A randomised controlled trial and cost-effectiveness evaluation of "booster" interventions to sustain increases in physical activity in middle-aged adults in deprived urban neighbourhoods.

Hind D, Scott EJ, Copeland R, Breckon JD, Crank H, Walters SJ, Brazier JE, Nicholl J, Cooper C, Goyder E - BMC Public Health (2010)

Participant flow through the study.
© Copyright Policy - open-access
Related In: Results  -  Collection

License
Show All Figures
getmorefigures.php?uid=PMC2819992&req=5

Figure 1: Participant flow through the study.
Mentions: Participant flow through the study from initial contact to final follow-up is illustrated in figure 1.

Bottom Line: Sheffield City Council and Primary Care Trust fund a range of facilities and activities to promote physical activity and variations in access to these between neighbourhoods will make it possible to examine whether the effectiveness of the intervention is modified by access to community facilities.A one-year integrated feasibility study will confirm that recruitment targets are achievable based on a 10% sample.The choice of study population, study interventions, brief intervention preceding the study, and outcome measure are discussed.

View Article: PubMed Central - HTML - PubMed

Affiliation: Clinical Trials Research Unit, University of Sheffield, Regent Court, 30 Regent Street, Sheffield S1 4DA, UK.

ABSTRACT

Background: Systematic reviews have identified a range of brief interventions which increase physical activity in previously sedentary people. There is an absence of evidence about whether follow up beyond three months can maintain long term physical activity. This study assesses whether it is worth providing motivational interviews, three months after giving initial advice, to those who have become more active.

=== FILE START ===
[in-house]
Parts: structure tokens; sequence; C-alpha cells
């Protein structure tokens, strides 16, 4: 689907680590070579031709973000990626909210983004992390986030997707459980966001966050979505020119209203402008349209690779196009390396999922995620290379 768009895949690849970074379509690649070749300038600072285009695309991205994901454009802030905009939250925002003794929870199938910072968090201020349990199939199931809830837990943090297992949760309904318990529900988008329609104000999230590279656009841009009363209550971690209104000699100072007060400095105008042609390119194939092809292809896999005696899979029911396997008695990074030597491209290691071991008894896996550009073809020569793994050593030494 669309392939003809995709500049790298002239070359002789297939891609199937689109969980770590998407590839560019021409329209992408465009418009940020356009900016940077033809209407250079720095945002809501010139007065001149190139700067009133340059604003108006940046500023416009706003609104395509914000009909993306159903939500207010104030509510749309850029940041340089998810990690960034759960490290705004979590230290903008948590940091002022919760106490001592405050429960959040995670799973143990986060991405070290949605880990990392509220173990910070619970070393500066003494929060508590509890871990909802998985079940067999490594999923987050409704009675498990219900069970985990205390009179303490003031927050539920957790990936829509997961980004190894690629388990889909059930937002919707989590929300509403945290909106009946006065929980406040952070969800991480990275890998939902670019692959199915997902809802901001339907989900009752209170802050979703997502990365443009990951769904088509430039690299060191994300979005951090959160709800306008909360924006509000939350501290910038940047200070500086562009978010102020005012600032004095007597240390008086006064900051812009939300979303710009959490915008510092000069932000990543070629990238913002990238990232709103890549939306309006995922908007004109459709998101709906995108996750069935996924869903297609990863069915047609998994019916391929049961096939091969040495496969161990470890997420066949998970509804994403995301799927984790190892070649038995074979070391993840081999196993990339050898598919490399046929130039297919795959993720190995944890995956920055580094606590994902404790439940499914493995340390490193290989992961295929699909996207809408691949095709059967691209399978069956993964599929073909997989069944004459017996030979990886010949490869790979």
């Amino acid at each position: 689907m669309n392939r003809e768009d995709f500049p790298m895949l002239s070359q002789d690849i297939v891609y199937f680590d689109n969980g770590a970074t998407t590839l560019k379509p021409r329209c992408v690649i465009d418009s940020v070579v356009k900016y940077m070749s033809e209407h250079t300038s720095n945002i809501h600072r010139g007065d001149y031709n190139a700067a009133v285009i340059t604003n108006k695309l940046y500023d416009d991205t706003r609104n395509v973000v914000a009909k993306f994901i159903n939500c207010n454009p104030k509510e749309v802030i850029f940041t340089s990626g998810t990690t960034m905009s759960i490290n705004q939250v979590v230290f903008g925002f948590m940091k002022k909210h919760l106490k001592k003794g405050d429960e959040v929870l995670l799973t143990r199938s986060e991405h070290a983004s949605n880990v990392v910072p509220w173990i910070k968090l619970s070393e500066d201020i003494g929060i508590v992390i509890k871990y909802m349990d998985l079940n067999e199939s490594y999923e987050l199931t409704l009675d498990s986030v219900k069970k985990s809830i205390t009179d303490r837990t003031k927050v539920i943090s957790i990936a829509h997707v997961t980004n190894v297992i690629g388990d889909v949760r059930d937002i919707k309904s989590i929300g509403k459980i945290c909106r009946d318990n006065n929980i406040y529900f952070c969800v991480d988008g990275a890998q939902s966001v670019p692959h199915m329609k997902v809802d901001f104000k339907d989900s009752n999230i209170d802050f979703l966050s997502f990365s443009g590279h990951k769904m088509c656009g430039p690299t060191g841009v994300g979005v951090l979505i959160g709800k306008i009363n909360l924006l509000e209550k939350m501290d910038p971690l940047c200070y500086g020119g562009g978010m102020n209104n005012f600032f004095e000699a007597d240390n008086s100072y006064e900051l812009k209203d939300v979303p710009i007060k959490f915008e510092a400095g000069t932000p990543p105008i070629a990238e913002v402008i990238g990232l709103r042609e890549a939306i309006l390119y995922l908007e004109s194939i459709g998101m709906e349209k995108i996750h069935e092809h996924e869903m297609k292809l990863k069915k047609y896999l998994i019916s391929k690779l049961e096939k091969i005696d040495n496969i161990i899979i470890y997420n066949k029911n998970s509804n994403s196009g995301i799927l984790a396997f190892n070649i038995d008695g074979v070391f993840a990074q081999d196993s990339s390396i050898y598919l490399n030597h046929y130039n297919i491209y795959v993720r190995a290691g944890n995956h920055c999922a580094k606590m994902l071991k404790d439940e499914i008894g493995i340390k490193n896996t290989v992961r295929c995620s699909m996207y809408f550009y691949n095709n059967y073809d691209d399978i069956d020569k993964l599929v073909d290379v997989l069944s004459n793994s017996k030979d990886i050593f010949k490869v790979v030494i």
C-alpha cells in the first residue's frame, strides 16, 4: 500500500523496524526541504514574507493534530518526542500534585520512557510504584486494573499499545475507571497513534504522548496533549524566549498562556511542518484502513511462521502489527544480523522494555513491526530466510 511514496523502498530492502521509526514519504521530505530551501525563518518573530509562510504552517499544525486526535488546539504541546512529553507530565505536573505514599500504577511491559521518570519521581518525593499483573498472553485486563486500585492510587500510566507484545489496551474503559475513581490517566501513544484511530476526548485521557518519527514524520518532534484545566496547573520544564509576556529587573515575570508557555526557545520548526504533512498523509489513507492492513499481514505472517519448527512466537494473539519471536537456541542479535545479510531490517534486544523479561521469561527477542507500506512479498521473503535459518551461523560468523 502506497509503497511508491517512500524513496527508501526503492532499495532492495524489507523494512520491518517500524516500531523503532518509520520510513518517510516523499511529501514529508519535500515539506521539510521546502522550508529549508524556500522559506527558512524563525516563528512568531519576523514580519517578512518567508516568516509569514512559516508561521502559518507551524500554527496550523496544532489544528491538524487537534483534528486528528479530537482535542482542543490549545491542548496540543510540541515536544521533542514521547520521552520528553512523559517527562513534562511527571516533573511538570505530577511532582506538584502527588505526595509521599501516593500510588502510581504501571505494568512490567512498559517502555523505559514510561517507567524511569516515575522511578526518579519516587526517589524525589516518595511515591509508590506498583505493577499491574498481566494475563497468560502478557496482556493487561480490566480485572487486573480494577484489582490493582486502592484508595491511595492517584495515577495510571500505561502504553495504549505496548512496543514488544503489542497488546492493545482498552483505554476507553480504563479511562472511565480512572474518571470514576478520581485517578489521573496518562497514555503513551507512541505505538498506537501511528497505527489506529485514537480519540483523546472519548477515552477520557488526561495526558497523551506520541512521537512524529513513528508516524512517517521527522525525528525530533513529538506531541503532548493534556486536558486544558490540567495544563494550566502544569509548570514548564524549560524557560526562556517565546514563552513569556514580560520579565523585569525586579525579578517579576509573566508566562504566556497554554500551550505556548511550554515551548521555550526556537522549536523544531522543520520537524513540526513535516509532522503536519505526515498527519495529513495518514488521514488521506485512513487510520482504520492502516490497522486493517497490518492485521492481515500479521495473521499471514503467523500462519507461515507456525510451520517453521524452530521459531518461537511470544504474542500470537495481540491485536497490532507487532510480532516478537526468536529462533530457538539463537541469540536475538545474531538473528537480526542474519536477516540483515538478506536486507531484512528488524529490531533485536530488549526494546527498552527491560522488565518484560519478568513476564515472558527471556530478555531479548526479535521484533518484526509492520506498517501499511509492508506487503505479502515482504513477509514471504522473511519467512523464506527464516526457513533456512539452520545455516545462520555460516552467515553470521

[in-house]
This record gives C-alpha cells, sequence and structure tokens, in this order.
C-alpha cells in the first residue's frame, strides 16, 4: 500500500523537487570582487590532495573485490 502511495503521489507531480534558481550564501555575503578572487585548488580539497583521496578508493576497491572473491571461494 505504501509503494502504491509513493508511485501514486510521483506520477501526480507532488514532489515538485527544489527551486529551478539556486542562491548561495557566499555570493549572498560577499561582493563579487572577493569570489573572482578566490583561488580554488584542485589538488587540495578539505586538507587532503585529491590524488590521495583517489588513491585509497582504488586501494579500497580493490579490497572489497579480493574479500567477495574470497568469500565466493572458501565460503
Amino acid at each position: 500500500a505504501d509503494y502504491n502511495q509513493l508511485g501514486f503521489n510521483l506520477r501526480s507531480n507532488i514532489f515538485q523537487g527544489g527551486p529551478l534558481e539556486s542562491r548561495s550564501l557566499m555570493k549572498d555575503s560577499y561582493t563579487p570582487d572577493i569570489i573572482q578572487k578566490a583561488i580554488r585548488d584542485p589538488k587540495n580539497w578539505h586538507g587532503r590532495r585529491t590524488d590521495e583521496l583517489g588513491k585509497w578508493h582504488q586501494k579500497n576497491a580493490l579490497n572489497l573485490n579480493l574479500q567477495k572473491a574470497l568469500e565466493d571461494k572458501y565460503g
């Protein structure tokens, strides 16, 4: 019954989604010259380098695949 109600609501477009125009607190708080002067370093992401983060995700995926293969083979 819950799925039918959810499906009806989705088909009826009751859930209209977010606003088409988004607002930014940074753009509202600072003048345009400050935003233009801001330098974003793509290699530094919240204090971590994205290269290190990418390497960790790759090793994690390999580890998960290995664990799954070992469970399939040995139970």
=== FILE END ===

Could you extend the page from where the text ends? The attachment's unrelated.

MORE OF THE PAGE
Methods/design: Study candidates (n = 1500) will initially be given an interactive DVD and receive two telephone follow ups at monthly intervals checking on receipt and use of the DVD. Only those that have increased their physical activity after three months (n = 600) will be randomised into the study. These participants will receive either a "mini booster" (n = 200), "full booster" (n = 200) or no booster (n = 200). The "mini booster" consists of two telephone calls one month apart to discuss physical activity and maintenance strategies. The "full booster" consists of a face-to-face meeting with the facilitator at the same intervals. The purpose of these booster sessions is to help the individual maintain their increase in physical activity. Differences in physical activity, quality of life and costs associated with the booster interventions, will be measured three and nine months from randomisation. The research will be conducted in 20 of the most deprived neighbourhoods in Sheffield, which have large, ethnically diverse populations, high levels of economic deprivation, low levels of physical activity, poorer health and shorter life expectancy. Participants will be recruited through general practices and community groups, as well as by postal invitation, to ensure the participation of minority ethnic groups and those with lower levels of literacy. Sheffield City Council and Primary Care Trust fund a range of facilities and activities to promote physical activity and variations in access to these between neighbourhoods will make it possible to examine whether the effectiveness of the intervention is modified by access to community facilities. A one-year integrated feasibility study will confirm that recruitment targets are achievable based on a 10% sample.

Discussion: The choice of study population, study interventions, brief intervention preceding the study, and outcome measure are discussed.

Trial registration: Current Controlled Trials: ISRCTN56495859; ClinicalTrials.gov: NCT00836459.

Show MeSH
Related in: MedlinePlus